When you need a spelling mistake

posted in: about words, language, writing | 0

Sometimes spelling a word wrong makes a point which would be lost if the word was spelled correctly.

Like Movember.

Or jokes about ‘elf and safety’ in relation to Father Christmas, or gnomes, or The Hobbit.

My computer has hiccups and throws red wriggly lines around when I type Movember, but Movember is about MOustaches in NoVEMBER, which everyone knows, and the Elf joke doesn’t work without mis-spelling Health.

Trendy spellings

Using a z or an x to make a business name seem modern and trendy (or just different from the numerous correctly spelled versions) is also commonplace now. The choir I sing in is called Local Vocalz, and the cat shelter from which we rehomed our cat is Lonely Pawz, to name two I know well.  (Lonely Pawz are always keen to find good homes for their rescued cats, by the way, and people with good voices are most welcome to contact Local Vocalz!) But you can find them in search engines if you spell them with the z’s, which is the point.

Sometimes when I write to people to explain my services, I joke about spotting speeling mistaikes, and leave them to laugh, hopefully.

You’ll also want to include mis-spelled versions of your product name as potential search terms on your website, in case your customers aren’t 100% sure how you spell your hotel’s name, or switch two letters around when typing.

So sometimes a spelling mistake is deliberate, and it’s usually obvious why the ‘mistake’ has been made.

When you don’t need a spelling mistake is if you’re writing anything important for your business.

Bus stop road painting, spelled 'bus sotp' Anything your customers will read needs to be spelled correctly – website, leaflet, social media posts, email marketing, adverts.  I know of a case where a large sum of money was spent on a fancy advertising hoarding, which has spelling mistakes in, but cost too much to replace. And I have seen social media posts advertising an event where the main corporate sponsor’s name was spelled two different ways within two sentences.  Ouch!

If your corporate shop window (wherever that appears) isn’t in good English, then your customers could well imagine that you don’t care about getting such details correct – and therefore wonder how careful you are about other details of your business.

A wedding stationers who used the wrong spelling of stationery (stationAry refers to things which aren’t moving) would most certainly not get any business from me – if they can’t spell their product correctly, and don’t check details like spellings, then I make the assumption that they will muck up any printing job I give them.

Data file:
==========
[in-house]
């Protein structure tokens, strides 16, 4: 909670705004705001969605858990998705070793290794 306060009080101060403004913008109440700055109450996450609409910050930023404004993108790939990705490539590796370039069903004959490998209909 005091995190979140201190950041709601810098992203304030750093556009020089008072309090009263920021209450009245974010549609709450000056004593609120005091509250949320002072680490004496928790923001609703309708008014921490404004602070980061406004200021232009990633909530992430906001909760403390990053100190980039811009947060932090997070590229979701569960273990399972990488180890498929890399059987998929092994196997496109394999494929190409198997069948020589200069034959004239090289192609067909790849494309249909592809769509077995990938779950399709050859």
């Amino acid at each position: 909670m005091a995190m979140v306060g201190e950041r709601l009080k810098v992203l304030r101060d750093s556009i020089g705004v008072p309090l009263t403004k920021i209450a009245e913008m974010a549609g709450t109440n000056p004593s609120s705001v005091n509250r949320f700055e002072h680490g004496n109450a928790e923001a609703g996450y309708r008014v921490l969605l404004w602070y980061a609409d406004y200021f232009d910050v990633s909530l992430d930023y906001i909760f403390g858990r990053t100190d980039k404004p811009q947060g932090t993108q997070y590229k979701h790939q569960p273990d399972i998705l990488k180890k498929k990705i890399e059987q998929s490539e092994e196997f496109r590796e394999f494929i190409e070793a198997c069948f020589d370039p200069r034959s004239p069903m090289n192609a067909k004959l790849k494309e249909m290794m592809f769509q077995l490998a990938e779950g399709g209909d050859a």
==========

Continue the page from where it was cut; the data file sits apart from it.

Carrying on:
So do you want to be that company which has people walking away because you can’t spell something on your home page or advertising?

What can you do about it?

The first thing to do is be aware.  If you know you have trouble with spellings, or are dyslexic, admit it.  It’s only a problem if you don’t do anything about it!

Secondly, use a spellchecker.  If you’re working straight into a design programme or web editor that doesn’t have one, write the text in Word (or similar) first, and copy it across. Word’s spellchecker will weed out things like ‘enviromental’ without the n, and may even catch you’re/your issues. It won’t pick up on things like casual / causal though.  I saw a homework worksheet recently about connectives, which referred to casual connectives intermittently where it was supposed to be causal connectives. (Words like because, therefore and so, which connect two halves of a sentence and show cause and effect.)

image of social media logos on a mobile phoneWhen you’re using social media (or your phone to email), be especially careful about autocorrect.  It’s a complete nuisance sometimes, and there are dozens of hilarious screenshots hanging around on the internet to illustrate what can go wrong if you aren’t careful.

Thirdly, phone a friend.  Get someone else to check, before you print/publish/post. Even if you’re confident your spelling is top notch, still get someone to check it, if getting it wrong would be embarrassing, expensive to fix, or damaging to your corporate reputation.

If you don’t know someone who can do this for you, call in a professional.  Like me, obviously!  I can proofread for English mistakes, weeding out your typos and bad spellings.  I’ll also ensure that your work is properly punctuated.  “Let’s eat Grandma” being quite different from “Let’s eat, Grandma” for instance!

Editing your work so that it flows smoothly, and speaks to the intended audience in language they can relate to, is another post for another time, but I can do that too.

I hope this has been useful, and I look forward to hearing from you if you have trouble getting the letters to behave when you write, and would rather find someone else to sort them out for you.